Aspen Writers’ Foundation: Why quality counts
Aspen Times Staff Writer
The Aspen Writers’ Foundation would seem to have all the odds stacked against it.
There is the competition factor. When the Writers’ Foundation was started – in 1976, with the founding of the Aspen Writers’ Conference – it was just the second organization in the state devoted to the literary arts. Now, it competes with some 40 other Colorado groups that present writers’ workshops and the like.
The Writers’ Foundation has had to cope with its own rough recent past. The 1994 Aspen Writers’ Conference was canceled due to the organization’s financial straits; at one point that year, the AWF shut its doors and mothballed its operations entirely.
Add the fact that Colorado in 2002 ranked dead last in the United States for state legislative support of the arts (it has since risen to 49th), throw in the economic downturn both nationally and locally, and the many fingers in the local arts-funding pie, and it would be to the AWF’s credit merely to have an existence.
In light of the organization’s expansion of programs, vastly increased attendance, higher profile and relatively solid donor base, it’s no wonder marketing director Lara Whitley calls the Writers’ Foundation “the little engine that could.”
By the numbers, Whitley’s turn of phrase actually understates the organization’s achievements. Over the past four years, its audience base, program attendance, budget and staff have all tripled. The roster of featured writers is blue-chip: The upcoming Winter Words 2004 series includes three Pulitzer Prize winners and a recipient of the PEN/Faulkner Award.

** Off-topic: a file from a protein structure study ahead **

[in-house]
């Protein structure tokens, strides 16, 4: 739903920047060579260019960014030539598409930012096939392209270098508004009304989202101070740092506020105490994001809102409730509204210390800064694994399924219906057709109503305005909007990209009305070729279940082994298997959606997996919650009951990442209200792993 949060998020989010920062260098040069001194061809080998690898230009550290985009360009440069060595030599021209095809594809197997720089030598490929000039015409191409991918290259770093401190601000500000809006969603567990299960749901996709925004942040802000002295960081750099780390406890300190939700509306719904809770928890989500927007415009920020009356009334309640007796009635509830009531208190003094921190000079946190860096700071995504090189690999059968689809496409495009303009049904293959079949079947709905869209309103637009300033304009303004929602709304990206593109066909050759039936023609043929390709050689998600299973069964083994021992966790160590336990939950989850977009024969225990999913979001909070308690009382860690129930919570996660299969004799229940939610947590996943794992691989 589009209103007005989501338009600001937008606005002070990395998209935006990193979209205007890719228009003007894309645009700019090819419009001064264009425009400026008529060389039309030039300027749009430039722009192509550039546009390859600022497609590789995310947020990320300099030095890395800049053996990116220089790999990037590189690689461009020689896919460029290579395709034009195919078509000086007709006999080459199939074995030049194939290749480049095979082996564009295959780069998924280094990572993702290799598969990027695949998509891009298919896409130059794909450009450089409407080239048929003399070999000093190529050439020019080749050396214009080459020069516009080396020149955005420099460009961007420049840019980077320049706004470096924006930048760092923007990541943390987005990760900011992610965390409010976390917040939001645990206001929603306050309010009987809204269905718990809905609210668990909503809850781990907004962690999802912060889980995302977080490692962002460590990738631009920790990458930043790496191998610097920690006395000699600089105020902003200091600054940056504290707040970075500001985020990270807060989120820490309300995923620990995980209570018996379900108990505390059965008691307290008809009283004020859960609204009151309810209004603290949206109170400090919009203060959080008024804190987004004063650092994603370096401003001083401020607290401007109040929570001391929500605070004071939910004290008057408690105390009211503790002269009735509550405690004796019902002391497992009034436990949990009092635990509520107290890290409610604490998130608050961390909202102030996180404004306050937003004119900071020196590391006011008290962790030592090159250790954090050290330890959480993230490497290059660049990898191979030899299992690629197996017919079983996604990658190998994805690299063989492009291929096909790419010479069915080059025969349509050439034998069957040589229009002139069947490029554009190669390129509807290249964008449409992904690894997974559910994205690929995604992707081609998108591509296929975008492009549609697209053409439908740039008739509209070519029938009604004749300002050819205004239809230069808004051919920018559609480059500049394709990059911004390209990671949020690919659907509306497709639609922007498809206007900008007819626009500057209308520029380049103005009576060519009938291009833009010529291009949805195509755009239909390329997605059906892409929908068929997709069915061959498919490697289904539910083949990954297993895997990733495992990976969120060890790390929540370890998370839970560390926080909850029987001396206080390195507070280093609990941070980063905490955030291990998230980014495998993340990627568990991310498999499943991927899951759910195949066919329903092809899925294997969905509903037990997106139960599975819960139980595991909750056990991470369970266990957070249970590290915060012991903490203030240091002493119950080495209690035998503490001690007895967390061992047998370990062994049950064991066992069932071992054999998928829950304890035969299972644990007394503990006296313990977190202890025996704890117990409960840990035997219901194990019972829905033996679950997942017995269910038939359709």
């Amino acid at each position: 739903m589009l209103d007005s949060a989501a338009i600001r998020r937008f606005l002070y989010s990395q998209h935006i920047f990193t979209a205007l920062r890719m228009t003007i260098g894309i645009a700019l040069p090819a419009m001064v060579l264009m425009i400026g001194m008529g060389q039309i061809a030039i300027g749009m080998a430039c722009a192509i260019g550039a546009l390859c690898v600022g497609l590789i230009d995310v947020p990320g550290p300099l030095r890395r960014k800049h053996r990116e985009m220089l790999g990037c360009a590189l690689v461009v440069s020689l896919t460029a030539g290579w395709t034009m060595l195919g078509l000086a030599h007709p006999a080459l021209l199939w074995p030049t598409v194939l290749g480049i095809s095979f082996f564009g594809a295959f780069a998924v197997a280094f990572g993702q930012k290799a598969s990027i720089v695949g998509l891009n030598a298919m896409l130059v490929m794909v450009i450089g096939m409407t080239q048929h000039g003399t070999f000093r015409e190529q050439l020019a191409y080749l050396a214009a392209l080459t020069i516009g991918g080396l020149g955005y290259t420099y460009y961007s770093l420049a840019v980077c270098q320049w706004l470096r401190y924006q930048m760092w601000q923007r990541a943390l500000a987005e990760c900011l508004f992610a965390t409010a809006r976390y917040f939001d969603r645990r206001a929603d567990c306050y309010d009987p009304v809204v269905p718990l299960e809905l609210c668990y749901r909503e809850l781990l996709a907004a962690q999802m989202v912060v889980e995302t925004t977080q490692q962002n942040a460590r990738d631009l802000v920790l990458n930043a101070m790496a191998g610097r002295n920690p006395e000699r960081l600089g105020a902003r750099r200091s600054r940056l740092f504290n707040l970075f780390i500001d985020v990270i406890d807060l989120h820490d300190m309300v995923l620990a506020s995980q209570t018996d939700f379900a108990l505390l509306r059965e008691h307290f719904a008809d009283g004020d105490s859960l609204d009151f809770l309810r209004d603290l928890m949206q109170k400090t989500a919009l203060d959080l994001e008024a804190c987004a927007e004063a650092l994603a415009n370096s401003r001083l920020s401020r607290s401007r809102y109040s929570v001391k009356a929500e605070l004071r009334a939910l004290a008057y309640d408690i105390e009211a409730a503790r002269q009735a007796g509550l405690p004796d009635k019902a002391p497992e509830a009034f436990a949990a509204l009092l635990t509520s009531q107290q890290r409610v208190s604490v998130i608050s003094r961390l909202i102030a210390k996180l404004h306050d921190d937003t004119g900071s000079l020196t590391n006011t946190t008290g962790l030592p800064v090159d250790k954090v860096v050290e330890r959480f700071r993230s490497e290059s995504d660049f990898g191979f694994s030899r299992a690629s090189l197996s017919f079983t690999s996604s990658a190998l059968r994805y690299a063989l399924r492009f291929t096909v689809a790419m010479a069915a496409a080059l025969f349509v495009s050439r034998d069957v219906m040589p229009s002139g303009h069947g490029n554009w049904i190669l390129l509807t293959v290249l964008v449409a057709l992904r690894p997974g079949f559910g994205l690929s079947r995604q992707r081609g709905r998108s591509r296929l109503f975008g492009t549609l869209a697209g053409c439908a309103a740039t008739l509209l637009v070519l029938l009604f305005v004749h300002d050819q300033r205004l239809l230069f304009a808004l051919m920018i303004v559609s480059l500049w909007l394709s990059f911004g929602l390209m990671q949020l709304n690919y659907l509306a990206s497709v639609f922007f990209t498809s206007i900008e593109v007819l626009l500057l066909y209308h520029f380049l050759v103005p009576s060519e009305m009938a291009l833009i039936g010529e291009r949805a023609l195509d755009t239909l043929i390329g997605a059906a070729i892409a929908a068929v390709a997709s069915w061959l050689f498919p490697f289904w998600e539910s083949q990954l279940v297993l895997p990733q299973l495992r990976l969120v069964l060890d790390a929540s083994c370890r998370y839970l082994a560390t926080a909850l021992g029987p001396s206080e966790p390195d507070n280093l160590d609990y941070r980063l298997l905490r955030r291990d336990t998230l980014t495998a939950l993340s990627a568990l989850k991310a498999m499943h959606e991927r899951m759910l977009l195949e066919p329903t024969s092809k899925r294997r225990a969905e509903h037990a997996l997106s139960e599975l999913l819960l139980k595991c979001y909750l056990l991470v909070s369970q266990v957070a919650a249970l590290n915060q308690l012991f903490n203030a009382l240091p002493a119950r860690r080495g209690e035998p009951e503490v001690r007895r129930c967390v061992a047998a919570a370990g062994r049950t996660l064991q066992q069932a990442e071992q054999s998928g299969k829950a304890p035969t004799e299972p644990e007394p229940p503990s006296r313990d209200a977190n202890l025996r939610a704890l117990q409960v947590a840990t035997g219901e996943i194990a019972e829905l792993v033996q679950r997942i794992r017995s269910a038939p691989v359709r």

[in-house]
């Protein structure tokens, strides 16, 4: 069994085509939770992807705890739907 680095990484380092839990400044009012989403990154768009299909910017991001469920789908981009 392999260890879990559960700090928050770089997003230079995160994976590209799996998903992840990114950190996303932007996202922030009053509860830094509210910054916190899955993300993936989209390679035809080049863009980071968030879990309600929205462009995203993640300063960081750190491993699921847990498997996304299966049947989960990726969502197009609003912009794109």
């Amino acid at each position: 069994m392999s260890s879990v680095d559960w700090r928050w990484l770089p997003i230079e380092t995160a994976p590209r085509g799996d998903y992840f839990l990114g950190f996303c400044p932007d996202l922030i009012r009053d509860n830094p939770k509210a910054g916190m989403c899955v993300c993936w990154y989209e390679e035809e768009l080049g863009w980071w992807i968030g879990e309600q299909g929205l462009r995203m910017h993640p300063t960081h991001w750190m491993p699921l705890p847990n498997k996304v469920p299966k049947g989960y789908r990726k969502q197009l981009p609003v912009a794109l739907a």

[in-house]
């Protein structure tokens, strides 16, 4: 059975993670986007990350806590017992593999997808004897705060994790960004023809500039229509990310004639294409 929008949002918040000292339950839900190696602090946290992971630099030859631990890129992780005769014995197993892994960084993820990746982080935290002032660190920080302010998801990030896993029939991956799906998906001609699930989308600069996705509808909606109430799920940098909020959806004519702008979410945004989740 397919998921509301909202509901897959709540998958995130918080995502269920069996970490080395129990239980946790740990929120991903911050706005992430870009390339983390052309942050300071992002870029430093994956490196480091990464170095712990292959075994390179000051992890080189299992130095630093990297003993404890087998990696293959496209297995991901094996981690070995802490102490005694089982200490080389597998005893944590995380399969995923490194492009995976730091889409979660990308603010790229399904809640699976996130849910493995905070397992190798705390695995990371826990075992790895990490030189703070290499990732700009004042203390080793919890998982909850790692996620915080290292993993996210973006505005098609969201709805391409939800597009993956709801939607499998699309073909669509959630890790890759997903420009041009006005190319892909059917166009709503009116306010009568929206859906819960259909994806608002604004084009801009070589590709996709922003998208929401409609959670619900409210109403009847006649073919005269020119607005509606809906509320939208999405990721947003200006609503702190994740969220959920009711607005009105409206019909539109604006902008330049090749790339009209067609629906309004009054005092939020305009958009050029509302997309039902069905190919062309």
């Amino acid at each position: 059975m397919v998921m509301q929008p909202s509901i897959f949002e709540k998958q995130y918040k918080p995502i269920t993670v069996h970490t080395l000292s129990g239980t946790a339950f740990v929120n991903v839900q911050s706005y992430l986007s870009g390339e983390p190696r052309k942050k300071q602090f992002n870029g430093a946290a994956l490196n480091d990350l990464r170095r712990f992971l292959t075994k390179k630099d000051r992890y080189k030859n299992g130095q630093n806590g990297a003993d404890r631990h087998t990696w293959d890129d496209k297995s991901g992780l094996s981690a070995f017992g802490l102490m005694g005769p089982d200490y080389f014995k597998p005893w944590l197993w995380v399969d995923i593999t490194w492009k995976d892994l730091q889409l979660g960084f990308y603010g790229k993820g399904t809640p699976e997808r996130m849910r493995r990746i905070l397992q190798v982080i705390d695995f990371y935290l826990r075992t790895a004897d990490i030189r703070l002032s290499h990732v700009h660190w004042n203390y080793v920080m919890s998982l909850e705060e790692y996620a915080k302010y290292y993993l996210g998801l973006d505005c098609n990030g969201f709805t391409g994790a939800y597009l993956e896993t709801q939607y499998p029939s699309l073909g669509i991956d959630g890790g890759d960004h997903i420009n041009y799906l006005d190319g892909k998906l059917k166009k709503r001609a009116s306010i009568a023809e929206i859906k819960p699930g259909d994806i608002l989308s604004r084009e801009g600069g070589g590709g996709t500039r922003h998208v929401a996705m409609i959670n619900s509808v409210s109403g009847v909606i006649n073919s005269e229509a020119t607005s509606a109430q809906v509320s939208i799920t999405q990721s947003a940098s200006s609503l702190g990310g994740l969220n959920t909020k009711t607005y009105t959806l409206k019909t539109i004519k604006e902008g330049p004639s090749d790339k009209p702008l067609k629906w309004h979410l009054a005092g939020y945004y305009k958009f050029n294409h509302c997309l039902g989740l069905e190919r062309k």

Presiding over the upturn has been Julie Comins, who started with the AWF as a one-day-a-week volunteer in 1996 and became executive director in 1999. Comins, who recently resigned to spend more time with her toddler son, said that quality programming and quality events has been the foundation on which to build.
“We’ve brought in more top authors, authors with many awards to their credit,” said Comins, who will be succeeded by Lisa Consiglio effective Nov. 3. “And the word has spread among authors. A key to this wave of success is we’ve created a buzz among industry insiders.”
The AWF has also altered its mission to cater to a broader audience. Where the AWF originally focused on writers, two programs introduced in 1998 – the televised book group “Speak Volumes,” and Winter Words, which brings writers to read and talk to general audiences – have expanded its reach.
Such results have spurred donations. Comins has cultivated one family foundation – which she declines to name, for fear the foundation will be overwhelmed with requests – which raised its annual donation from $10,000 to $40,000. The AWF has also seen huge jumps in in-kind donations from local businesses, like lodging for its guests.
“The reason they continue to come back at a higher level is they saw the results they got from their investment,” said Comins. Comins adds that revamping the AWF’s marketing strategies and materials has helped get the word out about their programs and raised their community profile.
Despite the success, the AWF remains vigilant in its efforts. Even a small downturn in donations can have a serious effect on small organization.
“I feel the [economic] climate like a monkey on my back. I feel like it makes me sit up straighter in my chair,” said Whitley. “We show appreciation for our sponsors; I have to send these thank-you letters, we have to get our grant applications in order. Because I feel like every year might be the year it hits the Aspen Writers’ Foundation.”
Stewart Oksenhorn’s e-mail address is email@example.com
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